#585 | Sunday, December 30th, 2001
i was in a first scouts activity as a guide,in isaerl and i heard about it on the radio... its felt like the end of the world is coming
s.b | 17 | Israel

#586 | Sunday, December 30th, 2001
I first heard of what was happenings on September 11 when I was at school during my third hour class. I walked into the classroom just like a regular day and my teacher had the TV on, and the horrifying pictures were just coming in. I didn't think it was real, and once I knew it was, I just couldn't believe it was happening. Who ever thought that something like this would happen to the United States!

God Bless those who lost their lives that day, and God Bless America!
Tom | 18 | Michigan

#587 | Sunday, December 30th, 2001
On September 11, 2001 I was sitting in my 2nd period class at North Forsyth High School in Winston-Salem, North Carolina. I teacher came into our History class and told us of what had occurred. My heart leaped. Not with sorrow or pain...but with joy. Why joy? This was a very pure moment, where no one had enough information to draw conclusions or real opinions of the situation--the media hadn't leapt down anyone's throat with their propaganda. The World Trade Center had been bombed...what did that mean? That's all I remember contemplating...I didn't even link what had happened to people. I saw the World Trade Center as a beast...an icon of capitalism, and capitalism being the poison pumping through every Americans' veins. The beast had been wounded. I actually wrote this on a message board: "I for one had a huge smirk on my face when they broke the news to me(and no, I'm not happy for the loss of lives). Today, in true sincerity, was pandemonium. Whether or not it is a plot by our own government (which is soooo classical and makes excellent sense), the events that are about to unfold as a result are going to mean so much, and I'm thrilled that the ball is finally rolling. The lethargic American spirit, and its mega-arrogance is the beast personified. And I'm glad to see it got it's kick in the nuts today." Boy...was I wrong. The only thing that has occurred so far is blind new-wave nationalism. No one is questioning anything, but simply becoming more apathetic. I fear of what will become of us. I hope that people learn to open their eyes before they destroy the world around them.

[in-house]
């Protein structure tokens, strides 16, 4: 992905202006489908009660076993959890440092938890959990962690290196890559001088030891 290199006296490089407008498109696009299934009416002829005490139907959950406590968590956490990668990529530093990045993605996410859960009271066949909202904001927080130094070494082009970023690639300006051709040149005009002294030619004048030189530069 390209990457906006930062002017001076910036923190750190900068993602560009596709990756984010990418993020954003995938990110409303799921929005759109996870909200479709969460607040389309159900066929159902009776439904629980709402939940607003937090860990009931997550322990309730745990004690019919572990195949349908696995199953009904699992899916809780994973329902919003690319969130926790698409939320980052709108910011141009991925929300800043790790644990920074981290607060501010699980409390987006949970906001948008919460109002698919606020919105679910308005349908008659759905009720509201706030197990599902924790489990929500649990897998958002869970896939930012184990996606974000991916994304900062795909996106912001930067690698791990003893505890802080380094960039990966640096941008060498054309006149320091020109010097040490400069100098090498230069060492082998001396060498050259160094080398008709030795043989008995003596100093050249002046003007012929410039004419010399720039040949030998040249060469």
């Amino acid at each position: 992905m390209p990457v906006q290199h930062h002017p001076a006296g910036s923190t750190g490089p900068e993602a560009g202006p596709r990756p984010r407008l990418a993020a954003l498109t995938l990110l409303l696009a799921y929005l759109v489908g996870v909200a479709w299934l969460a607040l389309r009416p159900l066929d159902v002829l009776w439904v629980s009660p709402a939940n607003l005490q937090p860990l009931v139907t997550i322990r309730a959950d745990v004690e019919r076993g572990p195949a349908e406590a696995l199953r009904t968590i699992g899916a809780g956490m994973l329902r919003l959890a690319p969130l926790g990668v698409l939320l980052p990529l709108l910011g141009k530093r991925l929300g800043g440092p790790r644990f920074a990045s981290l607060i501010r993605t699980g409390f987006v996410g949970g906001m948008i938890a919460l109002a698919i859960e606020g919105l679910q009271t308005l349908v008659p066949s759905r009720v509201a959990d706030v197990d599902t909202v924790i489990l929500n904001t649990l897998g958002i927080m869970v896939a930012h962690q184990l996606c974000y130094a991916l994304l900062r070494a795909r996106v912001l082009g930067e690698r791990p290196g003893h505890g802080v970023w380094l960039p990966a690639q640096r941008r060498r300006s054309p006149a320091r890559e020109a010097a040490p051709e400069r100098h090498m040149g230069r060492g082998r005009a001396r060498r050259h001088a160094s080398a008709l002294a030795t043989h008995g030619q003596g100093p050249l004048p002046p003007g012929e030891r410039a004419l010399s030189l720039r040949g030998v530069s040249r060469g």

Crystal | 18 | North Carolina

#588 | Sunday, December 30th, 2001
At the time of the terrorist attacks I was at school. The teacher's knew about what happened as soon as it hit the news. They didn't tell us though. As soon as I got home and my mom told me what happened I felt really bad. But now when I really think about, it makes me feel different. All the lives that were lost, all the innocent people, all the families that will never see their loved ones again. My school and my soccer team are doing many money raising activities such as bake sales. That is how i feel about semptember 11th and I wish good luck to all our soldiers fighting in Afganastan.:-)
The events of 9-11-01 efected everyone in the U.S in some way. But we can't let that stop us. The U.S still stands strong and were gonna teach Bin Laden and his crew a lesson they'll never forget.
Deebs | 12 | New Hampshire

#589 | Sunday, December 30th, 2001
I am Australian, but on September 11 2001 I was in Italy as an exchange student. I remember I had arrived home from school and eaten lunch, and begun to watch a film on the television. Halfway through the film it was interrupted by a news broadcast with the image of the twin towers in flames. They told us that two planes had crashed into them. My first thought was, "How can two planes crash so close together at the same time?" I wondered if there had been an air display over New York and the planes had clipped each other and lost control. But this made little sense and I realised that it hadn't been an accident at all.
My inital reaction was excitement. This was something big that had never before been equalled, and I was watching it live. My host brother was supposed to be studying because he had exams but he came downstairs and watched the TV with the rest of us for about three hours. "These people want a WAR," he kept saying. In retrospect, I feel very sorry for that incredible number of people who died and for those who lost family members, and I realise how much is wrong in the world when hate can grow to such extents and when people can become so irrational as to kill in the name of religion, and I worry about the insensitivity of America that it didn't see something like this coming. On September 11, I was only excited by the thought, "What will happen next?"
Claire | 18 | Australia

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